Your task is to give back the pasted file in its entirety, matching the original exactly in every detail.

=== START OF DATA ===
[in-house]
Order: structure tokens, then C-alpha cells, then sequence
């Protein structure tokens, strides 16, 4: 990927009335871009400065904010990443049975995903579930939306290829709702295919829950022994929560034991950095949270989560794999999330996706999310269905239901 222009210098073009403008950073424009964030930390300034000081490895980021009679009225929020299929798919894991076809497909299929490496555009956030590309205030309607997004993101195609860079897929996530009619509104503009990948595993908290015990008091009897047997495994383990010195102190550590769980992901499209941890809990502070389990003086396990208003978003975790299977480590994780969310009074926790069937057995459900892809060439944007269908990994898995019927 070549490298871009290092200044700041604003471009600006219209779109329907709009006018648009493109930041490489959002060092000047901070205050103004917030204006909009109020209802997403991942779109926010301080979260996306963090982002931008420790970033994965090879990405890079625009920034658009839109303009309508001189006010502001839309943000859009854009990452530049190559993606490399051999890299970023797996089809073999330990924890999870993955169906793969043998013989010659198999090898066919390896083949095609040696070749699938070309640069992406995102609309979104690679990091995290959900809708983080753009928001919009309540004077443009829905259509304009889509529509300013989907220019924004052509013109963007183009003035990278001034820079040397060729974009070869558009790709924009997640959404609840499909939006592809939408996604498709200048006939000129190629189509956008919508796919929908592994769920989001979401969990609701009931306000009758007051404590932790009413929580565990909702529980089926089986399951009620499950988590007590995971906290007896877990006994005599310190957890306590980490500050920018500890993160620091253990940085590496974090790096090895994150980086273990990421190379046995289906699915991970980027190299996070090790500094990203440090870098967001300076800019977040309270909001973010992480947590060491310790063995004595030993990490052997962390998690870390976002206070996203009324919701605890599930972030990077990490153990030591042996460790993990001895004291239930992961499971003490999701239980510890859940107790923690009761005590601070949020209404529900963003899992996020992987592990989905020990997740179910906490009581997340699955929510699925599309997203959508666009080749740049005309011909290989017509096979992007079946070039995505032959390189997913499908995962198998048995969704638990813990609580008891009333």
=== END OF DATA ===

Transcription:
[in-house]
Order: structure tokens, then C-alpha cells, then sequence
């Protein structure tokens, strides 16, 4: 990927009335871009400065904010990443049975995903579930939306290829709702295919829950022994929560034991950095949270989560794999999330996706999310269905239901 222009210098073009403008950073424009964030930390300034000081490895980021009679009225929020299929798919894991076809497909299929490496555009956030590309205030309607997004993101195609860079897929996530009619509104503009990948595993908290015990008091009897047997495994383990010195102190550590769980992901499209941890809990502070389990003086396990208003978003975790299977480590994780969310009074926790069937057995459900892809060439944007269908990994898995019927 070549490298871009290092200044700041604003471009600006219209779109329907709009006018648009493109930041490489959002060092000047901070205050103004917030204006909009109020209802997403991942779109926010301080979260996306963090982002931008420790970033994965090879990405890079625009920034658009839109303009309508001189006010502001839309943000859009854009990452530049190559993606490399051999890299970023797996089809073999330990924890999870993955169906793969043998013989010659198999090898066919390896083949095609040696070749699938070309640069992406995102609309979104690679990091995290959900809708983080753009928001919009309540004077443009829905259509304009889509529509300013989907220019924004052509013109963007183009003035990278001034820079040397060729974009070869558009790709924009997640959404609840499909939006592809939408996604498709200048006939000129190629189509956008919508796919929908592994769920989001979401969990609701009931306000009758007051404590932790009413929580565990909702529980089926089986399951009620499950988590007590995971906290007896877990006994005599310190957890306590980490500050920018500890993160620091253990940085590496974090790096090895994150980086273990990421190379046995289906699915991970980027190299996070090790500094990203440090870098967001300076800019977040309270909001973010992480947590060491310790063995004595030993990490052997962390998690870390976002206070996203009324919701605890599930972030990077990490153990030591042996460790993990001895004291239930992961499971003490999701239980510890859940107790923690009761005590601070949020209404529900963003899992996020992987592990989905020990997740179910906490009581997340699955929510699925599309997203959508666009080749740049005309011909290989017509096979992007079946070039995505032959390189997913499908995962198998048995969704638990813990609580008891009333």